Northern Beaches Mums Group
Northern Beaches Mums Group

Can You Claim Workers Compensation While Working From Home?

In March 2020, the NSW Court of Appeals ordered the employer of a murdered employee working from home to award workers compensation to the latter’s dependents. Legal experts believe that the decision, delivered amid Australia’s lockdown, was significant due to people shifting to remote work to curtail the spread of COVID. The case showed that, as long as it’s a work-related injury, an employee is eligible for workers compensation even when not working in the office. 

But as it turns out, such a requirement has been around for decades. You have a piece of legislation to thank: Act 70, officially known as the Workers Compensation Act of 1987.

Before delving deep into this legal rabbit hole, keep in mind that this article contains general information and doesn’t constitute legal advice. If you encounter a similar situation, it pays to enlist the aid of legal professionals such as Law Partners or any law office. 

Employment as a contributing factor

Created to succeed the much older but similarly-named Act of 1926, the Workers Compensation Act of 1987 is the region’s primary legislation on benefits for employees injured while working. The Act is divided into eight parts (originally 11, but three parts have since been repealed), but much of this piece will focus on Part 2, specifically Sections 9A and 11A.

Section 9A

“No compensation payable unless employment substantial contributing factor to injury”

Despite the legalese (and the apparent lack of verbs), this portion of the Act is crystal clear. To qualify for workers compensation, the injury must’ve been inflicted  on the employee at work. If they have an existing condition or “disease injury” that worsened, there should be evidence that working made it so.

Under Subsection 2, the Act provides several factors that can help determine whether or not an injury stemmed from work. While it only specifies six factors, the Act states that it isn’t limited to the following:

  • Where and when the injury occurred
  • What the employee’s work entailed
  • How long has the employee been with the company
  • How likely the injury would’ve happened if the employee wasn’t working at the time
  • How healthy the employee was before the injury took place
  • How the employee lives their life when not at work

Section 11A

“No compensation for psychological injury caused by reasonable actions of employer”

Legal experts state that work-related physical injuries are relatively easy to prove, but work-related psychological injuries are an entirely different story. Subsection 1 makes it clear that any psychological injury caused by reasonable actions made by the employer (e.g., dismissal, demotion, or retrenchment) can’t qualify for workers compensation.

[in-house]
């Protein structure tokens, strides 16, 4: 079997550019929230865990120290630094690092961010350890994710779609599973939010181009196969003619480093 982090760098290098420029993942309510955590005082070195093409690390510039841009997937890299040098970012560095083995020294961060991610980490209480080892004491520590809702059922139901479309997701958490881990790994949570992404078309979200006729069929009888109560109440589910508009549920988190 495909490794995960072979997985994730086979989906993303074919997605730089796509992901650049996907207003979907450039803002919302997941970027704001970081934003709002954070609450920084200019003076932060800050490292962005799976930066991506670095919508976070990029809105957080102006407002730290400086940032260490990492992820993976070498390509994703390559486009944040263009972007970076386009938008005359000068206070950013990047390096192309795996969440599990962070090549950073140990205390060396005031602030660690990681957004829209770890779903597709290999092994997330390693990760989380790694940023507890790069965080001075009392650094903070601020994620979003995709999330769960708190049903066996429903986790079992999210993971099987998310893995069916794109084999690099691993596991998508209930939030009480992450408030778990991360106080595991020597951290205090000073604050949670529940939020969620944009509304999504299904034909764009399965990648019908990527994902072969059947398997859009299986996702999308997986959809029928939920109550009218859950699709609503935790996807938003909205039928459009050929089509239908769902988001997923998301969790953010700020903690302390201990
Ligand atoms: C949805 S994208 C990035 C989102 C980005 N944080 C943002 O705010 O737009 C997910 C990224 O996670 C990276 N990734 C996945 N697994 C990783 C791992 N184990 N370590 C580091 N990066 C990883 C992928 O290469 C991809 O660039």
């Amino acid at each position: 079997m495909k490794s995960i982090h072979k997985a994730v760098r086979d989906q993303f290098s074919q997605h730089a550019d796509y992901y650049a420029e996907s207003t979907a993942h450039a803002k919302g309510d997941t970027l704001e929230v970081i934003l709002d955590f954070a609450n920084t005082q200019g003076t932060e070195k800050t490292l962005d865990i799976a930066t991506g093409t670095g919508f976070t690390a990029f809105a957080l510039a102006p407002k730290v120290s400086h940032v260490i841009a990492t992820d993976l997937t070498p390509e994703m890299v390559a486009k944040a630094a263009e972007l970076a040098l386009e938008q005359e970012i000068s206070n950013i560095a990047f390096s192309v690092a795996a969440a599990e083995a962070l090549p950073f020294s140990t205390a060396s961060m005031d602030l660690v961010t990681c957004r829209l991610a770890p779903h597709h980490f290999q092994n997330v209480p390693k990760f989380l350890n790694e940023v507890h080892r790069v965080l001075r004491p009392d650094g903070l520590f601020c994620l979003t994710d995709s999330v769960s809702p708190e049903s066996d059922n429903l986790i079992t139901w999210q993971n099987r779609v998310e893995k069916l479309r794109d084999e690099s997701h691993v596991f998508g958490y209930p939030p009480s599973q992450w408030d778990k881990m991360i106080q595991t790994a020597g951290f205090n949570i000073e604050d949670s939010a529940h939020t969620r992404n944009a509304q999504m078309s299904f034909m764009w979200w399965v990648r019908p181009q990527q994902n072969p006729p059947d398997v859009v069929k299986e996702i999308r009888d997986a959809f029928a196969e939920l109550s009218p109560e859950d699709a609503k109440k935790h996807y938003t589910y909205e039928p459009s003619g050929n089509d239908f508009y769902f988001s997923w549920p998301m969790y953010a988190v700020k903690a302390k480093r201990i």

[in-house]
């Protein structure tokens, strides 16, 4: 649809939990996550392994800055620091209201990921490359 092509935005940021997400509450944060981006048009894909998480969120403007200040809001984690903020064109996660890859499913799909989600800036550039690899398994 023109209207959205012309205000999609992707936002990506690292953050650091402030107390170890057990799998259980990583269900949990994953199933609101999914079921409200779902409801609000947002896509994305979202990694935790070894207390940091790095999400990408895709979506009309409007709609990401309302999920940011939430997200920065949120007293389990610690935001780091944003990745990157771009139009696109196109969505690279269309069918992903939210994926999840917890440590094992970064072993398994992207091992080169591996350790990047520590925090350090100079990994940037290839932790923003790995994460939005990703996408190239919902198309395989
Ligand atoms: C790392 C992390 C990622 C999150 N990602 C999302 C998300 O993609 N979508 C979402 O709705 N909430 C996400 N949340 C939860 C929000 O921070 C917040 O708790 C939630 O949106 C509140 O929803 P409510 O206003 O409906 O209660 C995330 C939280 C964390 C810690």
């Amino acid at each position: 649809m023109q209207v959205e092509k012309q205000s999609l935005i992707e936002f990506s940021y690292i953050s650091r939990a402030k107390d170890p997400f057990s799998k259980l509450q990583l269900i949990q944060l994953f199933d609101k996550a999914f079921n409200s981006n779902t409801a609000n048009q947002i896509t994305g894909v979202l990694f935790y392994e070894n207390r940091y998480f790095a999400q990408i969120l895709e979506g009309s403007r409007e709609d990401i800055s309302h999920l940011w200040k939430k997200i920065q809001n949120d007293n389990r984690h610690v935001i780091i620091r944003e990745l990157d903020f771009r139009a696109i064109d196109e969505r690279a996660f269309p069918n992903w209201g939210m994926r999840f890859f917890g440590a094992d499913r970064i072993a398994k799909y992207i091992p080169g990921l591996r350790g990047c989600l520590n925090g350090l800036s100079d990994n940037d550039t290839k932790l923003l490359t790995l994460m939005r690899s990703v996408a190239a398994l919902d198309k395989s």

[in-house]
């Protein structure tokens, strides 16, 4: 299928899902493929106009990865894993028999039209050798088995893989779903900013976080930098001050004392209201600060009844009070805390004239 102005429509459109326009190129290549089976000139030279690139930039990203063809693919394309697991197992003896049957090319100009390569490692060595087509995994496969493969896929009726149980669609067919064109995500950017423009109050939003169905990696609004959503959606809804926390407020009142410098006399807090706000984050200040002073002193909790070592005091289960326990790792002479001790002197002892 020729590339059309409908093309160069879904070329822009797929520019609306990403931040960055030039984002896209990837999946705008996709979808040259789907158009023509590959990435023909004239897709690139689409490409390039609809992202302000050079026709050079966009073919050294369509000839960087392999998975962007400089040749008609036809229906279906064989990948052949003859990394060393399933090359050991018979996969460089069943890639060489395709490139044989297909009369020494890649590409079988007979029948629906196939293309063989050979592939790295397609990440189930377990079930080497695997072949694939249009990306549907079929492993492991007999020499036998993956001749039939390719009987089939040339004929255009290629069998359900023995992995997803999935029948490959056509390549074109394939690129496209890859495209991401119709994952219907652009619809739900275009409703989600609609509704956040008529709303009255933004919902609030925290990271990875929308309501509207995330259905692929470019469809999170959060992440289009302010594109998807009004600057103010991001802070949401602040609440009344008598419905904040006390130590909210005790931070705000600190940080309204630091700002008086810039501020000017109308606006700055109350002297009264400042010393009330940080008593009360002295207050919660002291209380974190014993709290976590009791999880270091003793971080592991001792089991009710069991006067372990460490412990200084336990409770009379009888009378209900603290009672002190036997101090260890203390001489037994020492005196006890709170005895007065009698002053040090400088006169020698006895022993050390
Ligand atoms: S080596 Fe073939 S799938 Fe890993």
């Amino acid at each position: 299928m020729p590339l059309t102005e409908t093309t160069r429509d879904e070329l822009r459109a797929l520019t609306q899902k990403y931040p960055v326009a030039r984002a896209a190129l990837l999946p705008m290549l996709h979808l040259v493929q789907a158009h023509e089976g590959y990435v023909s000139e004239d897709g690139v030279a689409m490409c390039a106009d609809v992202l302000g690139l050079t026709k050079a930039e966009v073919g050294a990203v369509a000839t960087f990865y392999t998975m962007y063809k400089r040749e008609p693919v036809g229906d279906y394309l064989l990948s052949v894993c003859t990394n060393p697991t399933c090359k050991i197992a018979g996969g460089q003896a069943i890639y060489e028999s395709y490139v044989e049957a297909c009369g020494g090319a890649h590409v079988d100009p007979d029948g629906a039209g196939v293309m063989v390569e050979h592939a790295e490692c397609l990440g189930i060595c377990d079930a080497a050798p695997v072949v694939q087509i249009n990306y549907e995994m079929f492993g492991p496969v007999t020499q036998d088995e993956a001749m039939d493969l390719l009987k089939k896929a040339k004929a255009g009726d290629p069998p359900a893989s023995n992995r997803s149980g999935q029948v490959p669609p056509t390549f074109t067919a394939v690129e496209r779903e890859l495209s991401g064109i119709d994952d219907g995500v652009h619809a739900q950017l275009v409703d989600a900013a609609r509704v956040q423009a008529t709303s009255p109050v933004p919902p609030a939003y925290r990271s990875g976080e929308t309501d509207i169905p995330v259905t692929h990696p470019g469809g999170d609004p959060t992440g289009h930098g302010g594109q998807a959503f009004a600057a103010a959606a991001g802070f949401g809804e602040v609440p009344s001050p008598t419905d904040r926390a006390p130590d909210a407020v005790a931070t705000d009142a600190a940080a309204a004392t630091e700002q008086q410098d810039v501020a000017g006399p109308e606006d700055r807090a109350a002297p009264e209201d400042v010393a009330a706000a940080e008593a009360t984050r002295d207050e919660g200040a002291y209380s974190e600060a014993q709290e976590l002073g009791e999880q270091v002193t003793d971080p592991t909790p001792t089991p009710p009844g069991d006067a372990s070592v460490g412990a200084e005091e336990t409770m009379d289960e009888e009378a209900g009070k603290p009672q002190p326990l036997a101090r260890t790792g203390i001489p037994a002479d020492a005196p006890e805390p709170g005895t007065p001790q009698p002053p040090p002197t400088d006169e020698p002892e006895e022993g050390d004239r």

However, Subsection 4 clarifies that Section 11A doesn’t apply to physical injuries that stem from psychological ones. The psychological disorder must not only affect the nervous system to meet this requirement.

Subsection 7 details the requirements for claiming workers compensation for workers who are unable to work due to psychological injury. The claimant has to submit a medical certificate compliant with Section 65 of the Workplace Injury Management and Workers Compensation Act of 1998.

In addition, the medical certificate must use “accepted medical terminology” to describe the claimant’s condition. One that uses terms like “stress” or “stress condition” won’t hold up well before the claims commission.

Is home a workplace?

Until COVID rolled in, the modern labour scene didn’t think much about whether or not one’s humble abode counts as a workplace. With three out of ten work tasks in the region still being performed remotely (per the NSW Productivity Commission’s report), policymakers began to take a more serious look at the matter.

Fortunately, legal experts didn’t have to look far for an answer. Embedded in the Act is Section 11 (not to be confused with Section 11A), which details recess claims. Scenarios that qualify for workers compensation under this section include:

  • Absent from the office, whether ordinary recess or the absence is duly authorised
  • Not subject to any abnormal risk of injury during the time of absence
  • Suffers a qualifying injury during the time of absence

Many legal professionals cite Section 11 as an eligible defence for work-from-home claimants. For instance, someone with back problems may have taken a break from work to do chores when they suffered an injury. Nevertheless, any scenario requires an in-depth review of the facts for a claim to be legitimate.


It’s unlikely that remote work setups will disappear anytime soon. Due in no small part to this 35-year-old legislation, work-from-home arrangements can be guaranteed fair compensation in case of accidents. Working with a legal professional can increase one’s chances of getting said benefits.